Music Of The Waters - online book

Sailors' Chanties, Songs Of The Sea, Boatmen's, Fishermen's,
Rowing Songs, & Water Legends with lyrics & sheet music

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140                Music of the Waters.
scripts, who had never before even seen the sea, and of niggers who had exhausted it in every sense. . . . We learnt at length to manage affairs with this mode of recruit­ing, but not without infinite care, and if we have succeeded in modifying the evils of a system which our inadequate mari­time population imposed upon us, it is above all on board ships where the importance of the individual is sunk in the effort of the many who have to be kept going. It is thus not difficult to see that steam has in a most a-propos fashion come to take the place of these too numerous super­numeraries."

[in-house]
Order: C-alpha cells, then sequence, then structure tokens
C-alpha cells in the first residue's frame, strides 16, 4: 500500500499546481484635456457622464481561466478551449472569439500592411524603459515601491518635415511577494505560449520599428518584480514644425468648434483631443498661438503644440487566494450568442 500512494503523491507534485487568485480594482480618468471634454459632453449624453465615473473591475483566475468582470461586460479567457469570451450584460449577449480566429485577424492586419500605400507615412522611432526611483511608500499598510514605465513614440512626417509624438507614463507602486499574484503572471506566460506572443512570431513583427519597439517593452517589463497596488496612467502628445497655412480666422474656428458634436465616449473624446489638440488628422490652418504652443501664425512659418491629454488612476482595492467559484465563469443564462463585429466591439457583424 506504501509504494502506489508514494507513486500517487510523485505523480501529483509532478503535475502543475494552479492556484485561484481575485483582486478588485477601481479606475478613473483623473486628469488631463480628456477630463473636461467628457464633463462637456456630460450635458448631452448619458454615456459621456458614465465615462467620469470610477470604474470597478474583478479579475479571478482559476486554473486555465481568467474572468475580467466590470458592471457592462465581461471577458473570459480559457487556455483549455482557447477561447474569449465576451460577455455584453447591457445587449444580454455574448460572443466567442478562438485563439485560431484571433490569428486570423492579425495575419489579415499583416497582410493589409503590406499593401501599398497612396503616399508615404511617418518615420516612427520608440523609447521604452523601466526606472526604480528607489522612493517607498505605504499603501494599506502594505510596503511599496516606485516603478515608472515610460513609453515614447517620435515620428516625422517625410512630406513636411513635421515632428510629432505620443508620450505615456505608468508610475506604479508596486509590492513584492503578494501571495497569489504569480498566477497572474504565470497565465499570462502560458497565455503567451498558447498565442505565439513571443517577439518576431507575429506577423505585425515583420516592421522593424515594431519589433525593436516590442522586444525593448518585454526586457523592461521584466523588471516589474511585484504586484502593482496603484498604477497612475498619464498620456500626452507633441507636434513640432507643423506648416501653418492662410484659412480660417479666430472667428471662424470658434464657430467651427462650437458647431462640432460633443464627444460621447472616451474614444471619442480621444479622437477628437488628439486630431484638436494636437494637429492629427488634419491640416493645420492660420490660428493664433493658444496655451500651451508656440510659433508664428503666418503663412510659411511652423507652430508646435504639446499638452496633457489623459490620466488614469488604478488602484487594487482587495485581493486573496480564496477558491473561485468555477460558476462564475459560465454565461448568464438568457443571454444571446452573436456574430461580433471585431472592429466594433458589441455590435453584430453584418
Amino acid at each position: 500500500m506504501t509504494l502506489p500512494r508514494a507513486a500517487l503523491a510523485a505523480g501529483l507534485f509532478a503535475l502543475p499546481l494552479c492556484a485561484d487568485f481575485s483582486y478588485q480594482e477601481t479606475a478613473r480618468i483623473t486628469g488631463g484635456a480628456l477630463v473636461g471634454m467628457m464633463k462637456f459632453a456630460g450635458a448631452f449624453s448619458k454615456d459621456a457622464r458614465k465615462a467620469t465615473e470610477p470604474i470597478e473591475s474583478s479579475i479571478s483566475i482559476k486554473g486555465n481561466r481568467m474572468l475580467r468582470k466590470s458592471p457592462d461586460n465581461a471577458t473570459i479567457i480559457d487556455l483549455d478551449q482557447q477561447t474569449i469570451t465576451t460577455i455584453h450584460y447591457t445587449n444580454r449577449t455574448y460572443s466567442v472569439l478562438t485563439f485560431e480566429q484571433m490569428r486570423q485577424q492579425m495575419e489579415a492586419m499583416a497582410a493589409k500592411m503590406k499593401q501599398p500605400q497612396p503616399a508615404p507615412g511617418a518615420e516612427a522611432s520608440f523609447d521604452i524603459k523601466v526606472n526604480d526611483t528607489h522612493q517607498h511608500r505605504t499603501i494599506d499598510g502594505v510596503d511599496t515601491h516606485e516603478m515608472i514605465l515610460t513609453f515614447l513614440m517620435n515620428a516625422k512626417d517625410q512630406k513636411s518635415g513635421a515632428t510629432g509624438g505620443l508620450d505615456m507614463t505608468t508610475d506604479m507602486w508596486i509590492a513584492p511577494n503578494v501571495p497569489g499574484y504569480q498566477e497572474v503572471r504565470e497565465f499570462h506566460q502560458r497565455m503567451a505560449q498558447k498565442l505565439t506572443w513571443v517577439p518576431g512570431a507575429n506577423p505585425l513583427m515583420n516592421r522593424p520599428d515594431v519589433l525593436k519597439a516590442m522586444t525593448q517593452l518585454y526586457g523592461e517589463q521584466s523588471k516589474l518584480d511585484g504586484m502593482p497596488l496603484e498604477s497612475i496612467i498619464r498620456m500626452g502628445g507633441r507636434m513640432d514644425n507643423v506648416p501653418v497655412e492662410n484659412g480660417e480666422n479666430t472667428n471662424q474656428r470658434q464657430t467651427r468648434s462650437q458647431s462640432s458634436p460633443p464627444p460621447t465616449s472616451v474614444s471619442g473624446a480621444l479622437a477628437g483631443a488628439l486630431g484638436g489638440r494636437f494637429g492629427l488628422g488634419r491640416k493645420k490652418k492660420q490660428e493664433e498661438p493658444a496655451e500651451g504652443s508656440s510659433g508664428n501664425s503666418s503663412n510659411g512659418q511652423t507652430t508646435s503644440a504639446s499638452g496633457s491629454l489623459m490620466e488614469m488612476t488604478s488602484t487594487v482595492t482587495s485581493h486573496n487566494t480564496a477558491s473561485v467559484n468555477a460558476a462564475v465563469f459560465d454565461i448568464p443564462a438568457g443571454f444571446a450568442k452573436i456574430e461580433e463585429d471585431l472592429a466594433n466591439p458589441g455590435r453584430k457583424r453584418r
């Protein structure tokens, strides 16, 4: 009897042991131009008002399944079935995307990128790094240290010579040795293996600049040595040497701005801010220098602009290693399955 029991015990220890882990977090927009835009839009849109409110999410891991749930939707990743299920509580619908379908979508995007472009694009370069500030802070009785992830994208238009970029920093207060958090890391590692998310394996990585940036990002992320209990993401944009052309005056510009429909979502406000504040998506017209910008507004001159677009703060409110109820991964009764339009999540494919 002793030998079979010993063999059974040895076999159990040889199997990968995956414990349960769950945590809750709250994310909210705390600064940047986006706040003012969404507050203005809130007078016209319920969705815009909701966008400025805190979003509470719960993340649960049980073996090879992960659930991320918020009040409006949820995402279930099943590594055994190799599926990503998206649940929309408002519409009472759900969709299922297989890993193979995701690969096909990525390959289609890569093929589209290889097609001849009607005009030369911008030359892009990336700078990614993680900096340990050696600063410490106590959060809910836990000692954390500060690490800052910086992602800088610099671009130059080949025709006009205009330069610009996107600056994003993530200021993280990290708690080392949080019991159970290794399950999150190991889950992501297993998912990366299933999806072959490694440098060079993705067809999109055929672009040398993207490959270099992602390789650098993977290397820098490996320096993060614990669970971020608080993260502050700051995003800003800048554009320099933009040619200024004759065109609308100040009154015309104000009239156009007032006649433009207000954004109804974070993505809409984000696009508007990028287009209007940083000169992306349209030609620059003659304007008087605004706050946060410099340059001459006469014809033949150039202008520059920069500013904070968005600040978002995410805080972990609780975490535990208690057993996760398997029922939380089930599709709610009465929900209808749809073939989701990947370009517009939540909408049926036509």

We hear a great deal in England at the present time about Foreign Seamen, and their superiority over the British Tar. Lord Brassey, whose very comprehensive work on our seamen I have just quoted, referring to this, attributes a great part of the unpopularity of our sailors to the masters that are set over them. He says, quoting Consul Crowe's remarks, " With the school­master abroad, and competition rife on every side, it is not sufficient that the master is conversant with navigation and seamanship; his education must extend a little further, his intellectual and religious character must be raised. If you ask why the character of the Norwegian and Swedish commercial marine has been rising, commune with masters of their merchant-ships, and the mystery will be revealed. Just in proportion to their education, their real moral worth, and their general knowledge of the world, will they be found to rank in the merchants' good books ; and just as they rank there will they be found to rank everywhere, at home and abroad." How can you expect men to do right who spend eleven months cut off from all sources of enjoy­ment, and the twelfth surrounded by the strongest tempta­tions to sin ? Our sailors are the pioneers of civilization. It is from their character and conduct that semi-barbarous peoples form their first impressions of our nation. The officers on whom such great responsibilities devolve deserve the best education it is in our power to bestow. France,

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